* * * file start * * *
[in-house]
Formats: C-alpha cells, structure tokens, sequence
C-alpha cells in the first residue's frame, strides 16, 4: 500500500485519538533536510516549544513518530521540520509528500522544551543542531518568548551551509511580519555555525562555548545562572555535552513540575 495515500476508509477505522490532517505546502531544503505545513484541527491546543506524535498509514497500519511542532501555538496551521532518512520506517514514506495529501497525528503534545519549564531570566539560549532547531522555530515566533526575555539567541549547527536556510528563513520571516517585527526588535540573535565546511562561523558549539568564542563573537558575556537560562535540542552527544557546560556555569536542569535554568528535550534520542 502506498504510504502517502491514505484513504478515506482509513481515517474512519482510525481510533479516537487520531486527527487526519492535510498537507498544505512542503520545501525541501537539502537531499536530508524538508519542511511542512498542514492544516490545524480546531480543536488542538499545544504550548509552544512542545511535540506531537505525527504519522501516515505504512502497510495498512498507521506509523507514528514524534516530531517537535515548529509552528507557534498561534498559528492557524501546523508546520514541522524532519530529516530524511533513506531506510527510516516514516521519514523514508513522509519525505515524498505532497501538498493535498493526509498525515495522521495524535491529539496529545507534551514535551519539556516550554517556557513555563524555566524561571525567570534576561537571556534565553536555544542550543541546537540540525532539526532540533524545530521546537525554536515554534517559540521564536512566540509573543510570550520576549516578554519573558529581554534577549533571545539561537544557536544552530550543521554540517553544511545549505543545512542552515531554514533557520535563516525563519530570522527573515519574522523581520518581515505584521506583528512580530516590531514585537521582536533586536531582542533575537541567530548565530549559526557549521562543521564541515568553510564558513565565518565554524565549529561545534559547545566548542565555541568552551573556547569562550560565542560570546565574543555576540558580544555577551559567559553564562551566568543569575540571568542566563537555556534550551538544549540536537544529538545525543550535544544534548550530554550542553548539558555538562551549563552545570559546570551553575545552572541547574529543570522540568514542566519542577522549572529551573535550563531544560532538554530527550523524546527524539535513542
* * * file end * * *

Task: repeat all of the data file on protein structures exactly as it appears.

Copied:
[in-house]
Formats: C-alpha cells, structure tokens, sequence
C-alpha cells in the first residue's frame, strides 16, 4: 500500500485519538533536510516549544513518530521540520509528500522544551543542531518568548551551509511580519555555525562555548545562572555535552513540575 495515500476508509477505522490532517505546502531544503505545513484541527491546543506524535498509514497500519511542532501555538496551521532518512520506517514514506495529501497525528503534545519549564531570566539560549532547531522555530515566533526575555539567541549547527536556510528563513520571516517585527526588535540573535565546511562561523558549539568564542563573537558575556537560562535540542552527544557546560556555569536542569535554568528535550534520542 502506498504510504502517502491514505484513504478515506482509513481515517474512519482510525481510533479516537487520531486527527487526519492535510498537507498544505512542503520545501525541501537539502537531499536530508524538508519542511511542512498542514492544516490545524480546531480543536488542538499545544504550548509552544512542545511535540506531537505525527504519522501516515505504512502497510495498512498507521506509523507514528514524534516530531517537535515548529509552528507557534498561534498559528492557524501546523508546520514541522524532519530529516530524511533513506531506510527510516516514516521519514523514508513522509519525505515524498505532497501538498493535498493526509498525515495522521495524535491529539496529545507534551514535551519539556516550554517556557513555563524555566524561571525567570534576561537571556534565553536555544542550543541546537540540525532539526532540533524545530521546537525554536515554534517559540521564536512566540509573543510570550520576549516578554519573558529581554534577549533571545539561537544557536544552530550543521554540517553544511545549505543545512542552515531554514533557520535563516525563519530570522527573515519574522523581520518581515505584521506583528512580530516590531514585537521582536533586536531582542533575537541567530548565530549559526557549521562543521564541515568553510564558513565565518565554524565549529561545534559547545566548542565555541568552551573556547569562550560565542560570546565574543555576540558580544555577551559567559553564562551566568543569575540571568542566563537555556534550551538544549540536537544529538545525543550535544544534548550530554550542553548539558555538562551549563552545570559546570551553575545552572541547574529543570522540568514542566519542577522549572529551573535550563531544560532538554530527550523524546527524539535513542